A quest to find solace during a global pandemic.
Written by Nick Jones of the Fly Fishing Film Tour
The 2020 Fly Fishing Film Tour will most definitely go down as one of the most fun, engaging, and certainly most memorable tours of all time. For myself, Paul Nicoletti, and Parker Boswell, the time on the road was something we looked forward to from the moment we finished up our Alaska guide season. Working for the tour not only allows us to travel around the country showcasing awesome films, but it also provides ample opportunities to explore new water with a group of friends I consider brothers.
Sadly, right as we were hitting our stride on the road in mid-March, major concerns began to surface across the nation. In a matter of days, the Covid pandemic halted cities and states across the country. Because of the increasing health concerns, we made the difficult decision to cut our adventures short with F3T and pull the curtains on the 2020 tour.
We’d been grinding nonstop for two months. After trekking over 10,000 miles on the road, hosting 22 individual shows, and having had far too many gas station dining experiences—we were weary to say the least. We needed to relax, we needed a break from our routine, but what we really needed was to string up our rods, unplug, and go fishing.
After doing some research and talking to some friends, we decided to disappear into the backcountry of Wyoming. Armed with a full quiver of rods, toilet paper, and enough beer to make a normal person question the state of our livers, we looked forward to our newfound freedom and the prospect of exploring new water.
The mission was simple — load up our packs, start hiking, and pound the banks with streamers in order to find the biggest browns possible.
Upon arriving, there was no doubt we made the right call — simply put, Wyoming is stunning. After setting up our base camp we immediately started working the water. The first day was a bust—no fish landed. Feeling deflated, we settled into our stash of beer and started to figure out our game plan for the next day.
Day two, although much colder and windier, brought with it the thrill of success. Several nice fish were brought to the net, all on streamers.
With rekindled confidence on fly selection and technique, we decided that the rest of the week would be devoted to exploring as much water as possible. Using the elevated banks, we worked every bit of good looking water with one person fishing and the other guys spotting.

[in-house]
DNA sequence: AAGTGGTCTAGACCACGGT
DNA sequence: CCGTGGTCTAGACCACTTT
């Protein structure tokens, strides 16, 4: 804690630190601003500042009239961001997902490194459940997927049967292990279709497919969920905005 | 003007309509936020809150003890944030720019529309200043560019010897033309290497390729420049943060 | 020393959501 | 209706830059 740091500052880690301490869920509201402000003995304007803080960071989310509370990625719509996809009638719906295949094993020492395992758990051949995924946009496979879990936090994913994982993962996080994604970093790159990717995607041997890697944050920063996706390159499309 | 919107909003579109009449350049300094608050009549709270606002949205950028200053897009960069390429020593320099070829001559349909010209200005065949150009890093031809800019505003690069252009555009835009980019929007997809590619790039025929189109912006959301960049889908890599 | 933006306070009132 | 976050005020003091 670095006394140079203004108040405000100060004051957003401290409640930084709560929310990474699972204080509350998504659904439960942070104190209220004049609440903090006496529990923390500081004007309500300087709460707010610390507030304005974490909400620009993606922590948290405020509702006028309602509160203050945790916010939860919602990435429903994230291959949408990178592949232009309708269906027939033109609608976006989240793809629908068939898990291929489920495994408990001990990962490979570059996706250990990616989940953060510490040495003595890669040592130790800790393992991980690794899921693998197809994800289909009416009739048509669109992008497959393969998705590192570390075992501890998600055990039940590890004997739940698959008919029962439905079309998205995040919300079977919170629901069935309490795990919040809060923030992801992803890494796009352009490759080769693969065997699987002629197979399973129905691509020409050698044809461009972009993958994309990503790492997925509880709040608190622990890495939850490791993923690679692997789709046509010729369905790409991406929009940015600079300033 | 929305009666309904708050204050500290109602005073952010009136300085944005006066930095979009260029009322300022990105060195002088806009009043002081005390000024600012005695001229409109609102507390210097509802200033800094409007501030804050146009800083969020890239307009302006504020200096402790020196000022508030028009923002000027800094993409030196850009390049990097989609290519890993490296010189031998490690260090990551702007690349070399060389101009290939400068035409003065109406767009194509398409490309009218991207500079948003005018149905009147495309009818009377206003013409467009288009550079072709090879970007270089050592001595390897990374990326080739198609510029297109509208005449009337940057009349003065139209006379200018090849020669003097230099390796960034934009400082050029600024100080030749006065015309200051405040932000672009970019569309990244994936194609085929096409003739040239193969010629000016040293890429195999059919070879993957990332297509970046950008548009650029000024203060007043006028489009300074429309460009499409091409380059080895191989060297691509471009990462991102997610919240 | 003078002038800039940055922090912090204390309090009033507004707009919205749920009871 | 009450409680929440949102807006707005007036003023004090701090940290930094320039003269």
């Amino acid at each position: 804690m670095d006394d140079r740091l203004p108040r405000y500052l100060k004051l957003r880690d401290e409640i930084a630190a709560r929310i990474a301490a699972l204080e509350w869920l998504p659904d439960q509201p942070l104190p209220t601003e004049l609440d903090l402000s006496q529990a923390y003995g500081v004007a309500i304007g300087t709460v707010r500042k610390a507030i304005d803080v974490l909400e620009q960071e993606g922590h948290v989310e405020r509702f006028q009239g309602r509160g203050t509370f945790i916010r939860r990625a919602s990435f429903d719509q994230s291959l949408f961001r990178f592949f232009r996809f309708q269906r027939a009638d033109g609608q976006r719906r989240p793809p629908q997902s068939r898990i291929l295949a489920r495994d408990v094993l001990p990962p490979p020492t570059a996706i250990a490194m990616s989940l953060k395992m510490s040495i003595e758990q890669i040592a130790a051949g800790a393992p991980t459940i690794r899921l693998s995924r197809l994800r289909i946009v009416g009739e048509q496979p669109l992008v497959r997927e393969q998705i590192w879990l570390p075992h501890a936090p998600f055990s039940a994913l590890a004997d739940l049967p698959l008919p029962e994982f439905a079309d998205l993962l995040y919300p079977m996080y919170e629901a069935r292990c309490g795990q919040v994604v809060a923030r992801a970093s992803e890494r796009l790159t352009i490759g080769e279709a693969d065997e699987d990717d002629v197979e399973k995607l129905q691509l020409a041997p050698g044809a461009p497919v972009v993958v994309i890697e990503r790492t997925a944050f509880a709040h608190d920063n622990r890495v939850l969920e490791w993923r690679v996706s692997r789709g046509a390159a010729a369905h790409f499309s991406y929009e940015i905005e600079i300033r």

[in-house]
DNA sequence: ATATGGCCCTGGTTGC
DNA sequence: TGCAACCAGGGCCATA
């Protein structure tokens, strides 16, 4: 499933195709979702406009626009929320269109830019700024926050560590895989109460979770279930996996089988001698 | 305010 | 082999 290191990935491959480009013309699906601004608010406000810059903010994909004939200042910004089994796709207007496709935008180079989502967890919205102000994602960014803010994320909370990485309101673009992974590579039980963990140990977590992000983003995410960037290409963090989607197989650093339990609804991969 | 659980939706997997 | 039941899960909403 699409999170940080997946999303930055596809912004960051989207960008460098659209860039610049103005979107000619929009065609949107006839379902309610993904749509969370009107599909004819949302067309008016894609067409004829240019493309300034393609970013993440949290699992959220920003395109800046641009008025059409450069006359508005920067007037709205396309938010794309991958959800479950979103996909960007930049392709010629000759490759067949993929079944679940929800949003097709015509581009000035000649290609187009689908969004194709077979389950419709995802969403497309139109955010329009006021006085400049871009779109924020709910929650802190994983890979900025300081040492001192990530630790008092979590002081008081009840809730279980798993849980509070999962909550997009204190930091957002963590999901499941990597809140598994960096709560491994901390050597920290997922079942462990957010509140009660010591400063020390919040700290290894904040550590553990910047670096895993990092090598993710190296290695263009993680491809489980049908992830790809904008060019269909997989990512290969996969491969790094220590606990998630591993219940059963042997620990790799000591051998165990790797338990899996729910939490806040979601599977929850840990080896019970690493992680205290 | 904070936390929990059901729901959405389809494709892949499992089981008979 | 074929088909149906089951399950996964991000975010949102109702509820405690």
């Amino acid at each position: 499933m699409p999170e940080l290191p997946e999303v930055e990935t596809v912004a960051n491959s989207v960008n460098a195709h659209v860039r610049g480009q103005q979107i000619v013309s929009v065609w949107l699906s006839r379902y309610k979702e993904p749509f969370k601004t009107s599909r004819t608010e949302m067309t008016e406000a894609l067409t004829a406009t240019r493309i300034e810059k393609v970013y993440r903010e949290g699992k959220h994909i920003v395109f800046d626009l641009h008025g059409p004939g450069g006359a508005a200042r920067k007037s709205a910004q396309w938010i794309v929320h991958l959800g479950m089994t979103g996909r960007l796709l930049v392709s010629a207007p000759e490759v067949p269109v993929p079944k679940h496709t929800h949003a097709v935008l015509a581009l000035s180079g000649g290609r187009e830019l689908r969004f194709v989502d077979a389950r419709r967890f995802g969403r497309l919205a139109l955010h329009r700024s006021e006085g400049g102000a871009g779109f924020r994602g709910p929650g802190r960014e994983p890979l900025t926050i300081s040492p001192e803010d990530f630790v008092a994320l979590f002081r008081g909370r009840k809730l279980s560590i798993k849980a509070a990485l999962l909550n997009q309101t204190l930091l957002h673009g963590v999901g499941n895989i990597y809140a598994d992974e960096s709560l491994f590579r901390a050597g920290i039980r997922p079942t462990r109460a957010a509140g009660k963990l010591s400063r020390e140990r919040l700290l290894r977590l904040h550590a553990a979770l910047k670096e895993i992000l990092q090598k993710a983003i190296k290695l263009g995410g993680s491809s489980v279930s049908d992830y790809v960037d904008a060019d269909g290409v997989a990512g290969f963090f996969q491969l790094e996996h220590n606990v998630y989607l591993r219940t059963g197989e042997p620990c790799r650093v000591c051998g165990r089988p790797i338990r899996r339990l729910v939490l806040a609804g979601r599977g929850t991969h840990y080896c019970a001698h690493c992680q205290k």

With our new approach dialed, the final day was when it all came together. I kicked broke the ice with a beautiful brown that absolutely hammered a “goldie” streamer; as you could imagine the stoke was high for what the rest of the day had in store. Everyone was charged up and extra motivated to continue the hunt.
Shortly thereafter, Paul found some nice water downriver and began picking it apart with a two-handed rod. A few swings into the run, I heard the telltale howl of excitement.
Without a moments pause, I was recklessly sliding down the steep embankment with my net and camera in tow to help. After a wordless, tense fight, both Paul and I let out a huge sigh of relief as I scooped the net under a gorgeous 25” brown trout! This was that classic “moment” that solidified our trip as one that we will never forget. Our goal wasn’t to catch lots of fish, our intention was to find that one special fish, and this no doubt the one we were looking for!
Fish or no fish, this trip was all about disconnecting from the chaos and reconnecting with a shared passion that gives our lives so much purpose. A week without news, social media, and internet—especially in troubling times like these was the hard reset we needed.
Feeling refreshed, light-hearted, and our need for adventure satiated, we all went on our separate ways to our families. It was time to hunker down, reminisce, and weather out the storm.
Timing is a funny thing—the idea of having to remain inside with no end in sight to beat this thing would have been a much more bleak prospect without having had made the call to go be wild while we had the chance. To those of you who managed make it out, be alone, and fish before shelter in place orders came down—good on you. To those of you who didn’t – try not to stress. In time, this storm will pass — and when it does, the fish will be waiting.